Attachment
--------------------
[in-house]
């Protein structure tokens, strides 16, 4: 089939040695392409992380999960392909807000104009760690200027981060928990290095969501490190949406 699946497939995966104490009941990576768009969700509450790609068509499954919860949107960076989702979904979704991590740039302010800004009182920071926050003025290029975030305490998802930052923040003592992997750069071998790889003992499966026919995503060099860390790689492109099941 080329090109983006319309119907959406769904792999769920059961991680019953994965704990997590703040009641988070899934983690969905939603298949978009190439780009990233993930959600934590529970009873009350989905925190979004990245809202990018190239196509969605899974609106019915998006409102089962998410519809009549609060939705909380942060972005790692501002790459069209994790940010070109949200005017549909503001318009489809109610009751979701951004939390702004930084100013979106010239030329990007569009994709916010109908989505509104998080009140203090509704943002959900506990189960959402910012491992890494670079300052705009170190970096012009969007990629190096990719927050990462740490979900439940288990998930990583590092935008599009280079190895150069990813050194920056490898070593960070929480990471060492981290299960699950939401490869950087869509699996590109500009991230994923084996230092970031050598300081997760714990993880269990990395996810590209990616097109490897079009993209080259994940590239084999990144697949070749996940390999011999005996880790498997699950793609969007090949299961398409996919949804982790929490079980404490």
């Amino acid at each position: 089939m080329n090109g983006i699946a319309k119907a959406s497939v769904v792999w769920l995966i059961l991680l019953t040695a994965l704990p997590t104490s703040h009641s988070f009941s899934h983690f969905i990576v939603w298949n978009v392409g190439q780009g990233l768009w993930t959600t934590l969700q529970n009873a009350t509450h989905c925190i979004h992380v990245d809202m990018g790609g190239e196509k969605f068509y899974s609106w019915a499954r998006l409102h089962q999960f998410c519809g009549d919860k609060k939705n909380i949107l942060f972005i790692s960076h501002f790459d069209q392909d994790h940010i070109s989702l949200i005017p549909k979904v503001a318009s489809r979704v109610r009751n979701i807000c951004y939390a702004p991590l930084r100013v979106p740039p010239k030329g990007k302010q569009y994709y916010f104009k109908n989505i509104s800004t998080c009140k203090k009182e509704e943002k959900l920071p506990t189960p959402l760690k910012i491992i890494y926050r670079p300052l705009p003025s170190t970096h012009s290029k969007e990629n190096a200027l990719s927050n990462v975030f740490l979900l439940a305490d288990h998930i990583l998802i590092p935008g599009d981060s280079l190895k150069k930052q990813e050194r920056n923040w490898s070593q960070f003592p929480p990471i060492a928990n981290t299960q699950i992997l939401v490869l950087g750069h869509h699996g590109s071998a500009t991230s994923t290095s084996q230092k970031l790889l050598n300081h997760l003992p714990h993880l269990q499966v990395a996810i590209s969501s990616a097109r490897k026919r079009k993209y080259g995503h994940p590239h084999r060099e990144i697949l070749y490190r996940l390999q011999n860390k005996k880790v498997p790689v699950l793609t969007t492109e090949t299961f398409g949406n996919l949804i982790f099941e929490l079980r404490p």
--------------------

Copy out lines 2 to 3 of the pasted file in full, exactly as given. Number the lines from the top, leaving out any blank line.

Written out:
């Protein structure tokens, strides 16, 4: 089939040695392409992380999960392909807000104009760690200027981060928990290095969501490190949406 699946497939995966104490009941990576768009969700509450790609068509499954919860949107960076989702979904979704991590740039302010800004009182920071926050003025290029975030305490998802930052923040003592992997750069071998790889003992499966026919995503060099860390790689492109099941 080329090109983006319309119907959406769904792999769920059961991680019953994965704990997590703040009641988070899934983690969905939603298949978009190439780009990233993930959600934590529970009873009350989905925190979004990245809202990018190239196509969605899974609106019915998006409102089962998410519809009549609060939705909380942060972005790692501002790459069209994790940010070109949200005017549909503001318009489809109610009751979701951004939390702004930084100013979106010239030329990007569009994709916010109908989505509104998080009140203090509704943002959900506990189960959402910012491992890494670079300052705009170190970096012009969007990629190096990719927050990462740490979900439940288990998930990583590092935008599009280079190895150069990813050194920056490898070593960070929480990471060492981290299960699950939401490869950087869509699996590109500009991230994923084996230092970031050598300081997760714990993880269990990395996810590209990616097109490897079009993209080259994940590239084999990144697949070749996940390999011999005996880790498997699950793609969007090949299961398409996919949804982790929490079980404490």
């Amino acid at each position: 089939m080329n090109g983006i699946a319309k119907a959406s497939v769904v792999w769920l995966i059961l991680l019953t040695a994965l704990p997590t104490s703040h009641s988070f009941s899934h983690f969905i990576v939603w298949n978009v392409g190439q780009g990233l768009w993930t959600t934590l969700q529970n009873a009350t509450h989905c925190i979004h992380v990245d809202m990018g790609g190239e196509k969605f068509y899974s609106w019915a499954r998006l409102h089962q999960f998410c519809g009549d919860k609060k939705n909380i949107l942060f972005i790692s960076h501002f790459d069209q392909d994790h940010i070109s989702l949200i005017p549909k979904v503001a318009s489809r979704v109610r009751n979701i807000c951004y939390a702004p991590l930084r100013v979106p740039p010239k030329g990007k302010q569009y994709y916010f104009k109908n989505i509104s800004t998080c009140k203090k009182e509704e943002k959900l920071p506990t189960p959402l760690k910012i491992i890494y926050r670079p300052l705009p003025s170190t970096h012009s290029k969007e990629n190096a200027l990719s927050n990462v975030f740490l979900l439940a305490d288990h998930i990583l998802i590092p935008g599009d981060s280079l190895k150069k930052q990813e050194r920056n923040w490898s070593q960070f003592p929480p990471i060492a928990n981290t299960q699950i992997l939401v490869l950087g750069h869509h699996g590109s071998a500009t991230s994923t290095s084996q230092k970031l790889l050598n300081h997760l003992p714990h993880l269990q499966v990395a996810i590209s969501s990616a097109r490897k026919r079009k993209y080259g995503h994940p590239h084999r060099e990144i697949l070749y490190r996940l390999q011999n860390k005996k880790v498997p790689v699950l793609t969007t492109e090949t299961f398409g949406n996919l949804i982790f099941e929490l079980r404490p």